Coronavirus | Connecticut Public Radio


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Frankie Graziano / Connecticut Public Radio

The essential duties of a hospital chaplain happen on-site where patients are treated, so it’s hard to work from home at a time when employers are encouraging social distancing to combat the spread of coronavirus.

drive-through COVID-19 testing
Joe Amon / Connecticut Public/NENC

Two more Connecticut residents have died from complications related to COVID-19, bringing the state’s death toll to three. Meanwhile, Gov. Ned Lamont announced Thursday the state will postpone its presidential primaries to June 2 as coronavirus rattles what were once seemingly unshakable pillars of American democracy and daily life. 

Joe Amon/Connecticut Public/NENC

It was 7 a.m. and cold on a recent Wednesday in Hartford. Despite the early hour, workers from Saint Francis Hospital and Medical Center were outside in a nearby parking lot, unloading medical equipment and workstation carts from a mobile unit.

The carts were rolled into a heated white tent, and boxes of hospital gloves, paperwork files and test kits were set up on a nearby table. More doctors, nurses and hospital workers started to arrive, and by 8 a.m., cars were forming a line at the hospital’s drive-through coronavirus testing site.

Updated at 3:37 p.m. ET

The Food and Drug Administration is trying to clear the way to expand the types of medicines or treatments available during the coronavirus pandemic, President Trump said Thursday.

Early trials have begun for a prospective coronavirus vaccine, and the FDA also is working to permit patients to have access to medicines approved for use in other countries or for other uses.

FDA Commissioner Stephen Hahn stressed that the agency is moving as quickly as it can while still following protocol to ensure safety standards are met.

Understanding Virus Anxiety

Mar 19, 2020
Ryan Melaugh

As coronavirus cases increase, so will the associated anxiety. 

This hour, we discuss coronavirus, and how it’s affecting our mental health. 

What should people do if they are experiencing anxiety for the first time? What about those already living with mental health conditions? How should we talk with children about coronavirus?

Join the conversation on Facebook and Twitter.

Updated at 8:34 p.m. ET

President Trump signed the latest coronavirus aid package into law Wednesday evening.

The Senate approved the new round of emergency funding earlier Wednesday.

Virtually all local arts performances and events in the state have been canceled in the face of the coronavirus crisis, meaning lost revenue for these organizations and tough decisions going forward regarding staffing and other budget issues. Other cultural institutions, like museums and libraries, are facing similar concerns as people hunker down at home in an effort to curb the spread of the virus.

Brandon Lynch

It’s been a whiplash week for many people in Connecticut’s service industry. None more so than restaurant servers and bartenders, many of whom were laid off this week without warning, as Gov. Ned Lamont ordered eateries to move to takeout-only service.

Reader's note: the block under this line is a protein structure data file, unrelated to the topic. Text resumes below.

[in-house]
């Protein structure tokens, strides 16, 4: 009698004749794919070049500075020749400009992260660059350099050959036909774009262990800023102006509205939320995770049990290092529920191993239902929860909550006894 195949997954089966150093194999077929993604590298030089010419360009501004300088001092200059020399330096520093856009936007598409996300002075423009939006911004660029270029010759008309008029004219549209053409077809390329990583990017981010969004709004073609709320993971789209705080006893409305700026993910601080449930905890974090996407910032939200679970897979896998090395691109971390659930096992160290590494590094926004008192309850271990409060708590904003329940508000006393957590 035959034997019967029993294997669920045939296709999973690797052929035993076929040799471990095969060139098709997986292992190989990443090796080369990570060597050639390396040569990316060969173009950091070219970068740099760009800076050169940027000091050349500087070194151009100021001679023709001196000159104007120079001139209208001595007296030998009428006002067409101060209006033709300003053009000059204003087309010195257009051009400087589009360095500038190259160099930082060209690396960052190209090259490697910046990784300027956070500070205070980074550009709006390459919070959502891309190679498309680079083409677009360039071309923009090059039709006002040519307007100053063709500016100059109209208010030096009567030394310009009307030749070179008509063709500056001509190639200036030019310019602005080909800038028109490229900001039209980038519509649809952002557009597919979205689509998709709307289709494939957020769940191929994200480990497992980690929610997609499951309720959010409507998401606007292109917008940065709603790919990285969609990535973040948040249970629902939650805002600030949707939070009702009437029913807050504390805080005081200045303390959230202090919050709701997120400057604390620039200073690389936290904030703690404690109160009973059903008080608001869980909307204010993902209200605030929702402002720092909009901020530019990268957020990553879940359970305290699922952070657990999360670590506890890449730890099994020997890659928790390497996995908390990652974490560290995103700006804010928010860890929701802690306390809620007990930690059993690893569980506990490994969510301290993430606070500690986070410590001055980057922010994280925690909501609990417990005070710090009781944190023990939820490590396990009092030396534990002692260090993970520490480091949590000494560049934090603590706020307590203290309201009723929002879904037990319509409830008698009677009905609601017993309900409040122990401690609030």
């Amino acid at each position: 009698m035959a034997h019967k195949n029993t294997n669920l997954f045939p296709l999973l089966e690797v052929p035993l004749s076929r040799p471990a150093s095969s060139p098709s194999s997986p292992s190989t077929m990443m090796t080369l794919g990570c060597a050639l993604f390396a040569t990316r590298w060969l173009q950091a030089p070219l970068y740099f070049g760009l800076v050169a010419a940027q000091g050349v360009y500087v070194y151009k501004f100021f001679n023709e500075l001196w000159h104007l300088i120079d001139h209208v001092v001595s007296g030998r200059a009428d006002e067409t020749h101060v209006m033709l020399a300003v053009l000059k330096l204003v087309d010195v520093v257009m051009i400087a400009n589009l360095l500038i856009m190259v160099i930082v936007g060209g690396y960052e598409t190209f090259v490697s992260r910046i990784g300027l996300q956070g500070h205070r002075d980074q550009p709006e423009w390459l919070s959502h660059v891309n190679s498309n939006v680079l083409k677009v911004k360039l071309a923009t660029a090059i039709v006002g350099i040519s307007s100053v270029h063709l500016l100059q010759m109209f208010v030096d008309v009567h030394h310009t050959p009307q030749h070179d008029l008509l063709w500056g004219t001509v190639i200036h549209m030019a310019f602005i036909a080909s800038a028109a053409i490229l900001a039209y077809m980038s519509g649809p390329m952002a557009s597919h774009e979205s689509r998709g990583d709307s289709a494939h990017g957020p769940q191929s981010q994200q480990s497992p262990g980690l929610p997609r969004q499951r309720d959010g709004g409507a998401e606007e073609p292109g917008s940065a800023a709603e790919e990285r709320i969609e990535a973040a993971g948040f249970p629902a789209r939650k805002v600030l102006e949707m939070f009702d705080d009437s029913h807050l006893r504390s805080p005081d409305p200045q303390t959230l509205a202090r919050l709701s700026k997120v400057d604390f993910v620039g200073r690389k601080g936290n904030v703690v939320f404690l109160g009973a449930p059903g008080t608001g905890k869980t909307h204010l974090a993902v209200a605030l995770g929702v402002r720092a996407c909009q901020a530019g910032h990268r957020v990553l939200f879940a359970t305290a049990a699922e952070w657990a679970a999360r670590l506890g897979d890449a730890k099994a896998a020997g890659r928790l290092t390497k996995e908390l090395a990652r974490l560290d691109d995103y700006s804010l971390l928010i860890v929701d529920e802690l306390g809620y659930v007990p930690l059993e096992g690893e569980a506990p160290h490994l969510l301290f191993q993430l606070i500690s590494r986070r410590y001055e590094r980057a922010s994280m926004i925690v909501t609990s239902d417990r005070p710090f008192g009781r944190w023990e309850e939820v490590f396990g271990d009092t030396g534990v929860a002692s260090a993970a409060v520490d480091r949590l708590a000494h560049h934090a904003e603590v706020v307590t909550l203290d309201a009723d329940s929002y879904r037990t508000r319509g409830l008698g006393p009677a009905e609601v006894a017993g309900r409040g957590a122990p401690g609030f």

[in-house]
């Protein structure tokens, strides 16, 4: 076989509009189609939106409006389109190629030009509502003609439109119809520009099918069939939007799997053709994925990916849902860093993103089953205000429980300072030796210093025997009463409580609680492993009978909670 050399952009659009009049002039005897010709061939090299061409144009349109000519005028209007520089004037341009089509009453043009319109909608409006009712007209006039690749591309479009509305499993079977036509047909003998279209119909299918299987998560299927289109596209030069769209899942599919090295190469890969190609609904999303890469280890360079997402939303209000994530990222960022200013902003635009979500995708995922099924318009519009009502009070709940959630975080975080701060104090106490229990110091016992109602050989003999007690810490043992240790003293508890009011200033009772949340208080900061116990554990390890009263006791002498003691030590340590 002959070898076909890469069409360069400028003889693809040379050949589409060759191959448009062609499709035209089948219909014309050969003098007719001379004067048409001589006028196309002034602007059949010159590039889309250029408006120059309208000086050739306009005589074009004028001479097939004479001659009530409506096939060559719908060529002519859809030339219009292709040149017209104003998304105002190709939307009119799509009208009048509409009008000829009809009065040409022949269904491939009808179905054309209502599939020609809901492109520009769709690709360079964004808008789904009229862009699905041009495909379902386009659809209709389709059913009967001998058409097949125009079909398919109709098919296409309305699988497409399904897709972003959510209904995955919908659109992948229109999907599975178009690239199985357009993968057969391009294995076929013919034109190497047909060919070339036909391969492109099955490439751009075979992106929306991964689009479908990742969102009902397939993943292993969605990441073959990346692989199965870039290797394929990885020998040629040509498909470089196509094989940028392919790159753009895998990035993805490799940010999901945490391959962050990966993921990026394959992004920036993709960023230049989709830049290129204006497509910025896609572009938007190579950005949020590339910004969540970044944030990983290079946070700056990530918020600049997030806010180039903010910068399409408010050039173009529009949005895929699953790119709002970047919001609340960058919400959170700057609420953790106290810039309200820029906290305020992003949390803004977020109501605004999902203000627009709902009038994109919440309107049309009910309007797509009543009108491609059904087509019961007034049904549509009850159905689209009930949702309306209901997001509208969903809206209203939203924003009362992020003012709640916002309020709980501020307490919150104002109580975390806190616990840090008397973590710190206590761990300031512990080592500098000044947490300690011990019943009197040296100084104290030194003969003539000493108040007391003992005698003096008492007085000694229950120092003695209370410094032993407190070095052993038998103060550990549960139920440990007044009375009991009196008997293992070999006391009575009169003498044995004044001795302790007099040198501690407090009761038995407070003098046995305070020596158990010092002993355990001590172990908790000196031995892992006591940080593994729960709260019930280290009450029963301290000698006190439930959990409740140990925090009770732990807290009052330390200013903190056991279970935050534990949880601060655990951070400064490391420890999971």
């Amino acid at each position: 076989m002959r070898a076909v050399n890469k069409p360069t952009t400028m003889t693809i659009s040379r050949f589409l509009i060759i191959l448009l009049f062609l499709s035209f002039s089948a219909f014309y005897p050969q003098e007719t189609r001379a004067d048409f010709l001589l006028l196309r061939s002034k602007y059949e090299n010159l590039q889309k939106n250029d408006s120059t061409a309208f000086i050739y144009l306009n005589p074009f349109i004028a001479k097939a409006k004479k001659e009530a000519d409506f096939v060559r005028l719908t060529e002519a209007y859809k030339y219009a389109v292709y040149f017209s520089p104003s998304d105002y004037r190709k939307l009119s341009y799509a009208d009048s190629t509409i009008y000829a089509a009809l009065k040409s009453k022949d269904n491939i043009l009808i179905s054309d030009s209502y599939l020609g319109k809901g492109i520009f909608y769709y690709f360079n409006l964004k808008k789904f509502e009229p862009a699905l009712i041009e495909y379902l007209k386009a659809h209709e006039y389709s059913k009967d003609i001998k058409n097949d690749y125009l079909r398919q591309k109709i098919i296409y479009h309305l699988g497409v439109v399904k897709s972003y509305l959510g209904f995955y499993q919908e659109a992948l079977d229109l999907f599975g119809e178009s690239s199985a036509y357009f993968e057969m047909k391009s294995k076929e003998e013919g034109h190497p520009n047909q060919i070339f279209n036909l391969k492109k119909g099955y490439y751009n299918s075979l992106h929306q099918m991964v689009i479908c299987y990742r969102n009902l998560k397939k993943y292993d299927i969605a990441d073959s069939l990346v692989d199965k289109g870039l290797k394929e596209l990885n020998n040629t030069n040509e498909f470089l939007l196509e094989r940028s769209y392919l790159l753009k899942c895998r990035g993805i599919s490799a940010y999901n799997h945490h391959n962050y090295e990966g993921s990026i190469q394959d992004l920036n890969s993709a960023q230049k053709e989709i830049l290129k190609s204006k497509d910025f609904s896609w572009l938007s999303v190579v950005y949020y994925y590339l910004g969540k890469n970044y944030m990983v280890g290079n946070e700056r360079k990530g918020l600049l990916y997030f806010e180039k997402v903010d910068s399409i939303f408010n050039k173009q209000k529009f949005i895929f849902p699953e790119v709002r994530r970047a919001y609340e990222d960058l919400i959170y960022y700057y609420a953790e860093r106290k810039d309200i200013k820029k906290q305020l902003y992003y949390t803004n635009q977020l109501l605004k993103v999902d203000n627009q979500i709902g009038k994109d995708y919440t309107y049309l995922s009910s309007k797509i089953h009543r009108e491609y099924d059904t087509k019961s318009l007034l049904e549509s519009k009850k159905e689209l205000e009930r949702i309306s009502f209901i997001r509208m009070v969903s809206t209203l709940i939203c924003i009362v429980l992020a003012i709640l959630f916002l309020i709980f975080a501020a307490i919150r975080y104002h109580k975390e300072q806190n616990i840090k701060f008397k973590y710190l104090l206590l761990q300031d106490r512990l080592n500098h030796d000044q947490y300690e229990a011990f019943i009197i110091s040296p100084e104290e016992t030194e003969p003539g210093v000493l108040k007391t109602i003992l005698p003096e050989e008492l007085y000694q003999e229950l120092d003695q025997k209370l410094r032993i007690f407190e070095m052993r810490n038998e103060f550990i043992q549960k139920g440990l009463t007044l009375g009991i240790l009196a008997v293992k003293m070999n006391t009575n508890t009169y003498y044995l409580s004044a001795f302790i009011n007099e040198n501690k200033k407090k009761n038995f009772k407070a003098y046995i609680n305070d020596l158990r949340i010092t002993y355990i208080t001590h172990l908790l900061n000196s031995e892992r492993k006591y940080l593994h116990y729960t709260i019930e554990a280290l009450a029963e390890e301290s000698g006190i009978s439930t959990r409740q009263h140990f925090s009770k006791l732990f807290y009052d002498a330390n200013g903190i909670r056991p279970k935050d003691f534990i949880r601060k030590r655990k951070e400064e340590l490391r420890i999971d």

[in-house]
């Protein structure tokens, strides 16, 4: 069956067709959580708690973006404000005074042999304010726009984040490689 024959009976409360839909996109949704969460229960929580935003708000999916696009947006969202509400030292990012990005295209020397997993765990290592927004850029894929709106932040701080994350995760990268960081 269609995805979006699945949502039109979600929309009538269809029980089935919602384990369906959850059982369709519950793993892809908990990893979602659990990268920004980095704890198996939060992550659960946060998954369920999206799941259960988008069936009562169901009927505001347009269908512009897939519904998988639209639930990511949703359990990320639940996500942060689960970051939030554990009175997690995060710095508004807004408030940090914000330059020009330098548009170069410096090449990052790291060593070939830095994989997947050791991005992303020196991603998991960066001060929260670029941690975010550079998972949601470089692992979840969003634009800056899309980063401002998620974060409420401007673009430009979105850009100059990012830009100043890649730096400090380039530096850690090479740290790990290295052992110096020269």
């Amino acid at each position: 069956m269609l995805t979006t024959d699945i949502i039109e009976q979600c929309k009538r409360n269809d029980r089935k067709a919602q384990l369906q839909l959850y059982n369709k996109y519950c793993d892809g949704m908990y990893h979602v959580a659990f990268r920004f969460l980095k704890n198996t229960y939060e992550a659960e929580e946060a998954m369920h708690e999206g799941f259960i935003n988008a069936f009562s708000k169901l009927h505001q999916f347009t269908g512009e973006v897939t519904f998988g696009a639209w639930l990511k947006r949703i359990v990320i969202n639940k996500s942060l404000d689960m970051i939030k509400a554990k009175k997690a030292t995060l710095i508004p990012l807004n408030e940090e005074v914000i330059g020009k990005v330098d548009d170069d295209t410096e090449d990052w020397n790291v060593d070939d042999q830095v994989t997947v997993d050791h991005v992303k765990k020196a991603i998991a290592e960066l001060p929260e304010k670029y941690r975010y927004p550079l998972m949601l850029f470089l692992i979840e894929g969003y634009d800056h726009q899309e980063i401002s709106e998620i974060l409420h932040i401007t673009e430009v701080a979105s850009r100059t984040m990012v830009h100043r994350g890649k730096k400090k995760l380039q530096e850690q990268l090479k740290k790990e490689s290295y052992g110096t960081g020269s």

Jonathan McNicol / Connecticut Public Radio

The NBA, the NHL, and Major League Soccer have all suspended their seasons. Major League Baseball canceled spring training and postponed opening day until at least mid-May. The NCAA canceled March Madness (which would've started in earnest today) and, in fact, all of its winter and spring sports championships. Tennis's French Open is postponed until September, and soccer's Euro 2020 is postponed until 2021.

There have been cancellations and postponements in archery, badminton, canoe-kayak, cricket, curling, handball, judo, rowing, rugby, sailing, shooting, skating, snooker, sumo, swimming, table tennis, taekwondo, water polo, weightlifting… The list goes on.

Put a bit more simply: Sports is canceled.

Updated at 4:18 p.m. ET

President Trump ordered the border with Canada partly closed on Wednesday and the Pentagon said it would join the coronavirus pandemic response with hospital ships, field treatment centers and medical supplies.

The Night COVID-19 Silenced The Slots At Foxwoods

Mar 18, 2020
Mark Pazniokas / CT Mirror

The only man at the last bar open at Foxwood Resorts Casino sipped bottled water and played Keno on a video screen embedded in the bar top. His name was George Duggan, and he came to witness a moment.

After 28 years and one month of non-stop gambling, defying blizzards and hurricanes, through bull and bear markets, the shock of Sept. 11, 2001 and the election of four presidents, Foxwoods was about to pause.

Joe Amon / Connecticut Public/NENC

The first Connecticut resident has died from complications related to COVID-19. 

Gov. Ned Lamont announced the death Wednesday. The patient was an 88-year-old man who was a resident of an assisted living facility in Ridgefield.

restaurants close coronavirus
Ryan Caron King / Connecticut Public

No parades. No trips to the casinos or neighborhood bars. Even Dropkick Murphys are moving their annual St. Patrick's Day concert online. It's the first time in 24 years they haven't played in front of a live audience. The physical celebrations of St. Patrick's Day in Connecticut, and nationwide, are essentially cancelled -- or at least drastically altered -- this year.

Here's the latest on the coronavirus pandemic in Connecticut.

Joe Amon / Connecticut Public/NENC

Gov. Ned Lamont said Tuesday there are now 68 COVID-19 cases in Connecticut, and “that number, in terms of people infected, is probably much more than that.”